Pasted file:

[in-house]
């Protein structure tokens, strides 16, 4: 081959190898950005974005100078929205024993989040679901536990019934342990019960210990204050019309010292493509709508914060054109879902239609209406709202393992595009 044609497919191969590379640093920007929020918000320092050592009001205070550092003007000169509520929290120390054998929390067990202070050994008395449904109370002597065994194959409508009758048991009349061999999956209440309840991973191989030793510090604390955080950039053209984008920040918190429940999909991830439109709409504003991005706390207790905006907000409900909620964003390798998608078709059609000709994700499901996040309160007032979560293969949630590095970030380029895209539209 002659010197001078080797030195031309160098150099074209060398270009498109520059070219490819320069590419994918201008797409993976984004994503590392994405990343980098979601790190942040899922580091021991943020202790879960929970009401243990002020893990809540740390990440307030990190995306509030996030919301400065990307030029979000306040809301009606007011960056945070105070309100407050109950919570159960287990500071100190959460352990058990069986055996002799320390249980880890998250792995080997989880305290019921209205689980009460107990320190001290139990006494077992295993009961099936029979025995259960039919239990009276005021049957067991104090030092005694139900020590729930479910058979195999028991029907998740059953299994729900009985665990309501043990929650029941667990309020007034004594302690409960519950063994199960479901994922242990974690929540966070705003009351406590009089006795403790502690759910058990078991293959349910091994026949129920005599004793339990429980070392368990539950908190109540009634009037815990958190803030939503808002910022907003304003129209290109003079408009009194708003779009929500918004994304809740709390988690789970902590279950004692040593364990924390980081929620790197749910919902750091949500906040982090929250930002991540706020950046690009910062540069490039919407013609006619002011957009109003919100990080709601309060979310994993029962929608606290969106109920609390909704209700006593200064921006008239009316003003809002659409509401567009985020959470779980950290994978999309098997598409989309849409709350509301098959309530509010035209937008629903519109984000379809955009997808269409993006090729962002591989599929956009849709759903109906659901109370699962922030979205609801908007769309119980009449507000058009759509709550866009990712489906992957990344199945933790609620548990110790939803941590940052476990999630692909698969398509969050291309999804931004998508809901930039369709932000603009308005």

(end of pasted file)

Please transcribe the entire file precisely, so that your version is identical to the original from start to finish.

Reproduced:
[in-house]
């Protein structure tokens, strides 16, 4: 081959190898950005974005100078929205024993989040679901536990019934342990019960210990204050019309010292493509709508914060054109879902239609209406709202393992595009 044609497919191969590379640093920007929020918000320092050592009001205070550092003007000169509520929290120390054998929390067990202070050994008395449904109370002597065994194959409508009758048991009349061999999956209440309840991973191989030793510090604390955080950039053209984008920040918190429940999909991830439109709409504003991005706390207790905006907000409900909620964003390798998608078709059609000709994700499901996040309160007032979560293969949630590095970030380029895209539209 002659010197001078080797030195031309160098150099074209060398270009498109520059070219490819320069590419994918201008797409993976984004994503590392994405990343980098979601790190942040899922580091021991943020202790879960929970009401243990002020893990809540740390990440307030990190995306509030996030919301400065990307030029979000306040809301009606007011960056945070105070309100407050109950919570159960287990500071100190959460352990058990069986055996002799320390249980880890998250792995080997989880305290019921209205689980009460107990320190001290139990006494077992295993009961099936029979025995259960039919239990009276005021049957067991104090030092005694139900020590729930479910058979195999028991029907998740059953299994729900009985665990309501043990929650029941667990309020007034004594302690409960519950063994199960479901994922242990974690929540966070705003009351406590009089006795403790502690759910058990078991293959349910091994026949129920005599004793339990429980070392368990539950908190109540009634009037815990958190803030939503808002910022907003304003129209290109003079408009009194708003779009929500918004994304809740709390988690789970902590279950004692040593364990924390980081929620790197749910919902750091949500906040982090929250930002991540706020950046690009910062540069490039919407013609006619002011957009109003919100990080709601309060979310994993029962929608606290969106109920609390909704209700006593200064921006008239009316003003809002659409509401567009985020959470779980950290994978999309098997598409989309849409709350509301098959309530509010035209937008629903519109984000379809955009997808269409993006090729962002591989599929956009849709759903109906659901109370699962922030979205609801908007769309119980009449507000058009759509709550866009990712489906992957990344199945933790609620548990110790939803941590940052476990999630692909698969398509969050291309999804931004998508809901930039369709932000603009308005």